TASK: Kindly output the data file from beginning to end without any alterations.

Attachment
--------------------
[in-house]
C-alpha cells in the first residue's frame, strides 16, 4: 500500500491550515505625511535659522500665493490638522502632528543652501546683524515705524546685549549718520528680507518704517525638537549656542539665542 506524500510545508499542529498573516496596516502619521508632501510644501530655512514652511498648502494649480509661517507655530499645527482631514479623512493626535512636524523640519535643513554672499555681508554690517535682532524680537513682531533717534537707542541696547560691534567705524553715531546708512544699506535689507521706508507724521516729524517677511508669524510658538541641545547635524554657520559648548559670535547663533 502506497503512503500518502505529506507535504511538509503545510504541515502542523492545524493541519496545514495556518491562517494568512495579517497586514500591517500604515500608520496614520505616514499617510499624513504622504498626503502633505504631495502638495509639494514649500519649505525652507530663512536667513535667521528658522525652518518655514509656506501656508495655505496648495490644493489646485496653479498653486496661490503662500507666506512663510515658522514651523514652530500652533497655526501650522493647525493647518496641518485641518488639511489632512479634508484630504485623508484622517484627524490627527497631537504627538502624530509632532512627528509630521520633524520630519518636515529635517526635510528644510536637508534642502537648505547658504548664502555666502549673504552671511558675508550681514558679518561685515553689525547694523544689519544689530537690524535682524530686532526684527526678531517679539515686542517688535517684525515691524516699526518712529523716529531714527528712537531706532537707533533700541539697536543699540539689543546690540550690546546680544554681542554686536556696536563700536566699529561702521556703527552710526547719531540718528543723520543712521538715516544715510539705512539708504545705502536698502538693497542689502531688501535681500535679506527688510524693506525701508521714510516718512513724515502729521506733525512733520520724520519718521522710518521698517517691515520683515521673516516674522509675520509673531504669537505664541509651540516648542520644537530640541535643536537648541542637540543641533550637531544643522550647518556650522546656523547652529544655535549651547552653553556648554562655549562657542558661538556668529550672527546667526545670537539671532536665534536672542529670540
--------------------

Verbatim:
[in-house]
C-alpha cells in the first residue's frame, strides 16, 4: 500500500491550515505625511535659522500665493490638522502632528543652501546683524515705524546685549549718520528680507518704517525638537549656542539665542 506524500510545508499542529498573516496596516502619521508632501510644501530655512514652511498648502494649480509661517507655530499645527482631514479623512493626535512636524523640519535643513554672499555681508554690517535682532524680537513682531533717534537707542541696547560691534567705524553715531546708512544699506535689507521706508507724521516729524517677511508669524510658538541641545547635524554657520559648548559670535547663533 502506497503512503500518502505529506507535504511538509503545510504541515502542523492545524493541519496545514495556518491562517494568512495579517497586514500591517500604515500608520496614520505616514499617510499624513504622504498626503502633505504631495502638495509639494514649500519649505525652507530663512536667513535667521528658522525652518518655514509656506501656508495655505496648495490644493489646485496653479498653486496661490503662500507666506512663510515658522514651523514652530500652533497655526501650522493647525493647518496641518485641518488639511489632512479634508484630504485623508484622517484627524490627527497631537504627538502624530509632532512627528509630521520633524520630519518636515529635517526635510528644510536637508534642502537648505547658504548664502555666502549673504552671511558675508550681514558679518561685515553689525547694523544689519544689530537690524535682524530686532526684527526678531517679539515686542517688535517684525515691524516699526518712529523716529531714527528712537531706532537707533533700541539697536543699540539689543546690540550690546546680544554681542554686536556696536563700536566699529561702521556703527552710526547719531540718528543723520543712521538715516544715510539705512539708504545705502536698502538693497542689502531688501535681500535679506527688510524693506525701508521714510516718512513724515502729521506733525512733520520724520519718521522710518521698517517691515520683515521673516516674522509675520509673531504669537505664541509651540516648542520644537530640541535643536537648541542637540543641533550637531544643522550647518556650522546656523547652529544655535549651547552653553556648554562655549562657542558661538556668529550672527546667526545670537539671532536665534536672542529670540